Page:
Similarly, I’m about to embark on a rewrite assignment on a script that has a director attached (I’m not at liberty to reveal the details just yet). The mandate from the director is no talking heads. He always wants the characters on the move. The screenplay may contain mostly dialogue, but your choice of where to set scenes, and what characters are physically doing during those scenes, has a big impact on how visually rich the final film is.

However, it’s very easy to overdo the amount of action and description in a screenplay. You must be ruthlessly efficient, picking just the right details and actions to include. Otherwise, you may be guilty of overwriting. One page of screenplay is supposed to equate to roughly one minute of film. If you take a full page to describe a room that the audience will grasp on screen in a couple seconds, your length will be way off. (See this post on tightening for some tips.)

And remember, it is considered bad form to include much camera direction (pan, tilt, move across, etc.) or actor direction (parentheticals with words like "slyly," "sadly," etc.) in a screenplay. Your job is to tell the story, not tell the cinematographer, director or actor how to do their job.

There are also several things that can technically be done on screen, but do not work as well as they might on the page:

Long speeches: There is definitely a place in filmmaking for characters to make big speeches (anything more than, say, five lines of dialogue), but you should pick these moments judiciously. It’s very difficult to make a character’s speechifying visually interesting. One or two big speeches can give your stories rousing moments and be catnip for stars, but much more and your script simply becomes talky and your character a gasbag.

Voiceover: Voiceover is an even bigger challenge. With a speech, at least you have the actor’s performance to engage the audience visually. But with voice over, you have to think long and hard about what is happening on screen while we listen to that voiceover dialogue. If we’re watching characters in a scene, they will have to have some plausible activity – and no dialogue of their own – while the voiceover is running. This can be harder than it seems. Even a couple sentences of voiceover can create a challenge in a scene if the writer hasn’t thought about this.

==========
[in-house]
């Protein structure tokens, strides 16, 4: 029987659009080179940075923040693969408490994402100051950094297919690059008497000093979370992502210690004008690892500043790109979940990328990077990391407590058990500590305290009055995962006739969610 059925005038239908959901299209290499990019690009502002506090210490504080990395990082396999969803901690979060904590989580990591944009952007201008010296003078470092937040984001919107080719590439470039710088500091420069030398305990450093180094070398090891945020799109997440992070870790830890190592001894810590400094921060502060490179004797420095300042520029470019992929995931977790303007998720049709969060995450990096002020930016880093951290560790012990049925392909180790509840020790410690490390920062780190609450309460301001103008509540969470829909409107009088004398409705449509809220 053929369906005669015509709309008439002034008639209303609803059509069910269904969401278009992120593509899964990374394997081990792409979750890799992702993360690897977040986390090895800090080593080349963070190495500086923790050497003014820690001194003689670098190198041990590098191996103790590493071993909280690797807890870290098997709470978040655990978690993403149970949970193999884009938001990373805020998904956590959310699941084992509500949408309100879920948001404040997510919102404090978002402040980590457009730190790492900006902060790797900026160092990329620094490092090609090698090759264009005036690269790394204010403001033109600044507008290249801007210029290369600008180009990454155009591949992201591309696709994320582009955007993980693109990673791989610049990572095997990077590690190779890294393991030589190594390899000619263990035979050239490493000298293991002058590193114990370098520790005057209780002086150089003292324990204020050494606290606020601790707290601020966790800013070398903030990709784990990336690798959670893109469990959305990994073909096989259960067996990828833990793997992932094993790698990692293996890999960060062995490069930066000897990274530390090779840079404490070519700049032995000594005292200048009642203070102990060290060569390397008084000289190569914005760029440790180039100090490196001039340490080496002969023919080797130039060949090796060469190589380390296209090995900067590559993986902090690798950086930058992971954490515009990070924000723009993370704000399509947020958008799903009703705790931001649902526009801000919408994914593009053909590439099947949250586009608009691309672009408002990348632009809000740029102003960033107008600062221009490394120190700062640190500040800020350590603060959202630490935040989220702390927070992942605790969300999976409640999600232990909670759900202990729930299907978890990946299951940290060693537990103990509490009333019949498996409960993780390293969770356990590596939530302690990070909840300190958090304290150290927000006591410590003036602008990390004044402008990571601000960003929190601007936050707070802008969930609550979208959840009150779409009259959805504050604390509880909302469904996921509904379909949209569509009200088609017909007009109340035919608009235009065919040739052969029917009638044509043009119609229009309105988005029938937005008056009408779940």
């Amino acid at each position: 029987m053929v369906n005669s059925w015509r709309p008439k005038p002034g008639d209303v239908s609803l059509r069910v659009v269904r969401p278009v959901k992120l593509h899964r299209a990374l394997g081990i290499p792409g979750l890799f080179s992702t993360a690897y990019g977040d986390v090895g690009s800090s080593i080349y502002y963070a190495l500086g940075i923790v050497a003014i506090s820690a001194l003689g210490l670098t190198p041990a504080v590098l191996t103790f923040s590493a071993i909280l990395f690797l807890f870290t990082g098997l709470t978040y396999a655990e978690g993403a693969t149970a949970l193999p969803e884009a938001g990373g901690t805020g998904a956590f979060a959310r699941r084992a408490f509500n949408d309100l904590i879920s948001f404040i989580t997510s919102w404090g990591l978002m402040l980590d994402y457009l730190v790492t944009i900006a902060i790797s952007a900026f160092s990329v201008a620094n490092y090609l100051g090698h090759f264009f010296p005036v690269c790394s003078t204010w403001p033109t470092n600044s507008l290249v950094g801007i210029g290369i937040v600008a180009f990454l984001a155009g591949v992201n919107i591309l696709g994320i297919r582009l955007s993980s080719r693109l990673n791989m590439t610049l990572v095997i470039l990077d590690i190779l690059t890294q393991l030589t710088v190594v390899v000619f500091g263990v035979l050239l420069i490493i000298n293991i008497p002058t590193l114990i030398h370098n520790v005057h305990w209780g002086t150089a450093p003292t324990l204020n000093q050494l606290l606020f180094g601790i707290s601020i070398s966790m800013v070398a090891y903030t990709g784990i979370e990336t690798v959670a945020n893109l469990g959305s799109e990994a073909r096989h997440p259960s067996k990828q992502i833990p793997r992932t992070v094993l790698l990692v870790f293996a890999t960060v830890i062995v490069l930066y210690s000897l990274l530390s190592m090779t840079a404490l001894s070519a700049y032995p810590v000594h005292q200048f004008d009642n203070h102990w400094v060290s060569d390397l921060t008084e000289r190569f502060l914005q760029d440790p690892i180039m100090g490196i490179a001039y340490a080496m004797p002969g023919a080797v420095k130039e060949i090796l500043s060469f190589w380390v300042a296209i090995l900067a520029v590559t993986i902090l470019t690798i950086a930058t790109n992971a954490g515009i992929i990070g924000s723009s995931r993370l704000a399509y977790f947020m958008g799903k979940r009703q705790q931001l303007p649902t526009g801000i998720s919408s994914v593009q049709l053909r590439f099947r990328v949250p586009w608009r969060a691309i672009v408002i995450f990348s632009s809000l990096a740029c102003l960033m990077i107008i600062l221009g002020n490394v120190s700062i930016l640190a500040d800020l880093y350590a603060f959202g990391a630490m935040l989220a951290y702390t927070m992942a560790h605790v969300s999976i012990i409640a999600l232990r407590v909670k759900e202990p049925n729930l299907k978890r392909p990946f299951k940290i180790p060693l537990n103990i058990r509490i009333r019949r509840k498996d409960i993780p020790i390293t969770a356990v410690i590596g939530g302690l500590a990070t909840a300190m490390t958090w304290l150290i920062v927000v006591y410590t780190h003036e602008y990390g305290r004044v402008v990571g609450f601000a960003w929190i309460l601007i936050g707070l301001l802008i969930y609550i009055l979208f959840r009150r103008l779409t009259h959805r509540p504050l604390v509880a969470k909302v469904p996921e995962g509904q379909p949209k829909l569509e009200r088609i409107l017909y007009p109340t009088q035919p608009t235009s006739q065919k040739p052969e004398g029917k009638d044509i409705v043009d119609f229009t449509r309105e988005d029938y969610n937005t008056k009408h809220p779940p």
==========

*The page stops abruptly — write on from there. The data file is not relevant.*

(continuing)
Time Transitions:
It’s easy to skip over some time in a script. You simply create a new slug line ending with LATER or MOMENTS LATER. But if you have the same characters in the same location, an audience watching the film may have difficulty understanding that time has passed.

Text on Screen: Describing text in a screenplay – say the contents of a note, letter, email or text messages – reads not much different than dialogue. But if the text is more than a few words, this can be problematic on screen. We don’t have to worry about illiteracy much anymore, but people read at very different speeds, meaning some people will finish reading well before the editor cuts away while others might not finish reading before the cut. Also, text on screen is visually boring. And now that people are watching things on smart phones and tablets, you have to worry about the size of the text. Best to minimize any use of text on screen.

There is an audience for a screenplay as a written document, however. In the period before a movie is given a green light, that audience is development execs, producers, directors and movie stars. After the green light, that audience is the entire production crew. This leads to two subtly distinct types of screenplays – the version written to get a project going – often known as a selling script – and the version written to produce – known as a shooting script.

I’ll go into the distinction next week, as well as where, how, and why to read screenplays.

Thursday, July 3, 2014

Happy Independence Day!

Let's Schmooze is taking the week off to celebrate the U.S. Independence Day holiday! If you need something to read you might check out this humorous article I wrote with Ken Aguado about "fixing the liberal bias in Hollywood movies."

Or check out these posts if you missed them:

Why This Character for This Story?

Wisdom from LAFF and DIFF

Working with Agents and Managers

Have a safe and happy 4th of July!